Summer 2022

Because we need nature, and now nature needs us
Dear Friends of the Cornell Wildlife Health Center,

I hope you’re all enjoying your summer. First, I wanted to wish a hearty congratulations to the Cornell University College of Veterinary Medicine’s Class of 2022! We’re proud of what these students (now doctors!) accomplished during these challenging times, and we look forward to seeing them blaze new trails as One Health and conservation champions in the years to come.

I am also pleased to report that much of our field work has resumed and our scientists and students have been as busy as ever! I’m excited to share our latest Blogs from the Field, a collection of stories from our team as we reflect on our experiences around the world:

  • The Buzz on Bee Toxicology: We rely on bees and other important pollinators for our crops, but current agricultural practices are affecting their health. Cornell veterinary toxicologist Dr. Karyn Bischoff discusses why, and how we can help.

If you enjoy these stories, I encourage you to subscribe to our blog here [enter your email under the “Subscription” heading] so you’ll receive email notifications as soon as new blogs are posted. Or, send me a note and we’ll make sure to add you to our list!
Yours in One Health,


Steve Osofsky, DVM
Director, Cornell Wildlife Health Center
Jay Hyman Professor of Wildlife Health & Health Policy
Cornell University College of Veterinary Medicine
Follow us on Twitter and Instagram:
At the end of a busy season researching how canine distemper virus affects Nepal’s tigers and leopards, our wild carnivore health specialist Dr. Martin Gilbert took a break to recharge his batteries with the wildlife of Bardia National Park. Turn up the volume and enjoy this peaceful moment alongside Martin!
This Nature commentary describes how decision-makers discussing landmark agreements on health and biodiversity must include four actions to reduce the risks of animals and people exchanging viruses.
Cornell graduate Laura Donohue, DVM '22, showcases her artistic talent and passion for animals in a new book she partnered with Cornell’s Dr. Robin Radcliffe on, Wildlife Health and Disease in Conservation, featuring >100 illustrations depicting common wildlife disease cycles and their social, cultural and economic influences.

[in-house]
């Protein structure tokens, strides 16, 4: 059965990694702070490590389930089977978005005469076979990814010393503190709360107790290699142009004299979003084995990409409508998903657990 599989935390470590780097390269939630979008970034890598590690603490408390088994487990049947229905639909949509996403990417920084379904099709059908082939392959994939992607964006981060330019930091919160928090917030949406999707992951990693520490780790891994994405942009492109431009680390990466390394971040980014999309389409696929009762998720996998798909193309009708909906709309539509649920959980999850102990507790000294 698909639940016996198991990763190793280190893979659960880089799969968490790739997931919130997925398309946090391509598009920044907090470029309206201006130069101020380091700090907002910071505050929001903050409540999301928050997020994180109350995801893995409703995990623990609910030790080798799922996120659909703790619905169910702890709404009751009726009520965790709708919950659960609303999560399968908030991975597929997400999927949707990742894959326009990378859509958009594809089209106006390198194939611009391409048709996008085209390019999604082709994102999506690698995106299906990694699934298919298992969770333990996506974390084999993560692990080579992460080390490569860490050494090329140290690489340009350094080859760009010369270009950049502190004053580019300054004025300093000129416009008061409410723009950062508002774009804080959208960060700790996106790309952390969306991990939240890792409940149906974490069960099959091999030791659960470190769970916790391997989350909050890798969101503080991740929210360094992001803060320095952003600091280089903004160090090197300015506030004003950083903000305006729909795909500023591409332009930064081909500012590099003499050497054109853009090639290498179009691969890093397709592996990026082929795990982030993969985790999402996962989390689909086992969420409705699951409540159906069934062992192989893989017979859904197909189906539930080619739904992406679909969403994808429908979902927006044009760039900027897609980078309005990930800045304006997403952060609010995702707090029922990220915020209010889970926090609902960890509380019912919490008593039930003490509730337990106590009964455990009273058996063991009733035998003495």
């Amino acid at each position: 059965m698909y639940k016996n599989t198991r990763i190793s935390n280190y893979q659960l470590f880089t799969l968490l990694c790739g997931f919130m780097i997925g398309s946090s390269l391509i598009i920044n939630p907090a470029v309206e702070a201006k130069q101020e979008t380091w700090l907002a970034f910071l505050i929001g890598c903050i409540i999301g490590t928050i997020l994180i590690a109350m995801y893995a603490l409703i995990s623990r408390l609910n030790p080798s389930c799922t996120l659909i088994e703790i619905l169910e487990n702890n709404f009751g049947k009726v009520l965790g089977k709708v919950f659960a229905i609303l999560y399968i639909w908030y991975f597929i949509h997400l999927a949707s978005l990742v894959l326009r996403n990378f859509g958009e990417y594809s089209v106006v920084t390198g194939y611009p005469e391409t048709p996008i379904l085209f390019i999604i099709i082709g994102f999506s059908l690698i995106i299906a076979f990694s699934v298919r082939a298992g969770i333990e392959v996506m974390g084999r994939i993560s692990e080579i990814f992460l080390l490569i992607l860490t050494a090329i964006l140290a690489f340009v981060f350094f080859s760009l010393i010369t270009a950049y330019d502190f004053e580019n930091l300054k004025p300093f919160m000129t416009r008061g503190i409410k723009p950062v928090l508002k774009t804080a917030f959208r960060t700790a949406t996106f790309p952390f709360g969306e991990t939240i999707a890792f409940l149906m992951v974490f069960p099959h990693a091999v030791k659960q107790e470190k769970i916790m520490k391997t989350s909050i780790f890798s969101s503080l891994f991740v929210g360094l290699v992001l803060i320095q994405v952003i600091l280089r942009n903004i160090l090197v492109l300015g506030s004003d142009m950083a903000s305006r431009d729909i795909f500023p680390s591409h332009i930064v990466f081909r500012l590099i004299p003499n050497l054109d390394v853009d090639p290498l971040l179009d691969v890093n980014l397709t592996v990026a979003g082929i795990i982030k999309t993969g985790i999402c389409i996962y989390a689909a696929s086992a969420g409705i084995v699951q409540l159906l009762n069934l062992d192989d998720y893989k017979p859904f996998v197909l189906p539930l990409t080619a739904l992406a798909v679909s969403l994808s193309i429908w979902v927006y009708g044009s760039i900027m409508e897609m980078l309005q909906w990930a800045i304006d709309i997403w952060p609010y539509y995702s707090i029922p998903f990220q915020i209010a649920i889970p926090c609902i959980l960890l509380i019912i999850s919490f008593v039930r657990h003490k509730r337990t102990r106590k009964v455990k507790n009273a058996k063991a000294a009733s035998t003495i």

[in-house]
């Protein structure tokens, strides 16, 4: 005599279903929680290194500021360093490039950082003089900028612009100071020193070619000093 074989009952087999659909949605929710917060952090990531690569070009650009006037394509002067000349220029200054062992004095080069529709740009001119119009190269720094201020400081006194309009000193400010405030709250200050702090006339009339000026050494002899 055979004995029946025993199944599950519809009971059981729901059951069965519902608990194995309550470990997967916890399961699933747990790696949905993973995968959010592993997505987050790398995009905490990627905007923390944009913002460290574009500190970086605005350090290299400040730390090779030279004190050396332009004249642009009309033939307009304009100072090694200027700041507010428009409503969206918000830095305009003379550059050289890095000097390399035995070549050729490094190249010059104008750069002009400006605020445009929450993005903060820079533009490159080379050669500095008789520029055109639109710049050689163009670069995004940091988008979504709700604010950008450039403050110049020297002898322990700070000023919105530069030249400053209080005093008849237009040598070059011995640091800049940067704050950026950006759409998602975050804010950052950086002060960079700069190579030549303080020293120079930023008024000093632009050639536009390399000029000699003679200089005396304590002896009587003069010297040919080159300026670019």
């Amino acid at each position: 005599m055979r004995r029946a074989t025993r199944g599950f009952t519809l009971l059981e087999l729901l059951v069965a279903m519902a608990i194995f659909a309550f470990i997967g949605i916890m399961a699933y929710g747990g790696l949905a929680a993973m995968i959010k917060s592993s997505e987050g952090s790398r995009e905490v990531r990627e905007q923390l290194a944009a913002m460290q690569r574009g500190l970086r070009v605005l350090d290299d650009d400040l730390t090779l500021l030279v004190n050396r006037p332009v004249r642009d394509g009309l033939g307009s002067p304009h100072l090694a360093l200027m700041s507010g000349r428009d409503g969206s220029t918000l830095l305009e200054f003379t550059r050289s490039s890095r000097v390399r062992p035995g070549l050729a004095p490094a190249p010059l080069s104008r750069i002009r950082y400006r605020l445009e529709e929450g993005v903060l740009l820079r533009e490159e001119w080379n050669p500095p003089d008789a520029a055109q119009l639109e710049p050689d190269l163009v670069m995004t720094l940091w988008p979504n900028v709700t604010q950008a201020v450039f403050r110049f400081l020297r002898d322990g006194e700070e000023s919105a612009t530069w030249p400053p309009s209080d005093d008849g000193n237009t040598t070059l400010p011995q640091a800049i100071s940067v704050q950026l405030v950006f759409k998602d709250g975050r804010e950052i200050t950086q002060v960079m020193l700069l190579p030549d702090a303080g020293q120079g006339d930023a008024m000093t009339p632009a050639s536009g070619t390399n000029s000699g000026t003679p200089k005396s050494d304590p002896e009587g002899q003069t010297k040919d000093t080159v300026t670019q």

The recent H5N1 strain of avian influenza is spreading among many wild birds. Cornell’s Dr. Krysten Schuler discusses the impact of this highly virulent strain of avian flu on bald eagles.
Cornell's Dr. Kathryn Fiorella seeks to ensure the health of fisheries by taking into account the nutritional and livelihood needs of the people who depend upon them.
Cornell’s student-run Zoo and Wildlife Society hosted its Wildlife Conservation Day, a one-day symposium devoted to education and training for students with an interest in non-domestic species.
In this alumni spotlight, Cornell alum Matt Marinkovich, DVM ‘14, reflects on his journey to becoming a veterinarian at the San Diego Zoo, and how Cornell shaped his experiences to pursue a career in wildlife conservation.
Stories from Cornell’s Janet L. Swanson Wildlife Hospital
This time of the year is always busy for the Janet L. Swanson Wildlife Hospital, which provides state-of-the-art medical and surgical care for ill and injured native wild animals in the northeastern U.S. These patients also yield important insights regarding the health of local wildlife populations and of the broader environment. Check out some of their latest success stories and discoveries!

Welcome to New Faculty
We’d like to welcome two new faculty members, Drs. Emma Houck and Raina Plowright, joining our team at the Cornell University College of Veterinary Medicine.
Dr. Emma Houck, is a veterinarian who applies her medical knowledge to improve the health and welfare of wildlife species in managed and free-ranging environments. She provides specialized care to the animals at the Rosamond Gifford Zoo and trains future veterinarians by connecting their traditional training to the animal kingdom’s vast biodiversity.
Dr. Raina Plowright is a veterinarian, ecologist and epidemiologist who studies the mechanisms that drive the spillover of pathogens between species. Her transdisciplinary work demonstrates that preserving and restoring wildlife habitats can stop pathogen spillover by minimizing contact between wildlife and people as well as their livestock.
Your gift literally means the world to us!
Our critical work is completely dependent upon funding we're able to raise.
Will you partner with us to secure a healthy future for wildlife, people and planet?
Did you know there are many other ways to give?
  • Make a gift of securities, including stocks, bonds, or mutual funds
  • Make a qualified charitable distribution from your IRA 
  • Name us as a beneficiary of your estate or trust
  • Donate through your donor-advised fund
  • Set-up a gift annuity

Please consider supporting the Cornell Wildlife Health Center by giving online or contacting Alison Smith at 607-254-6129 or Naming opportunities can also be explored.
The Cornell Wildlife Health Center transforms science into impact through discovery, education, engagement, and policy to ensure a healthy future for wildlife and the environment that supports us all.

To learn more about the Cornell Wildlife Health Center, please contact Dr. Steve Osofsky at or visit our website.

Let us know if you have any comments on this e-newsletter, and forward to a friend if you find it useful! Thank you for your support.
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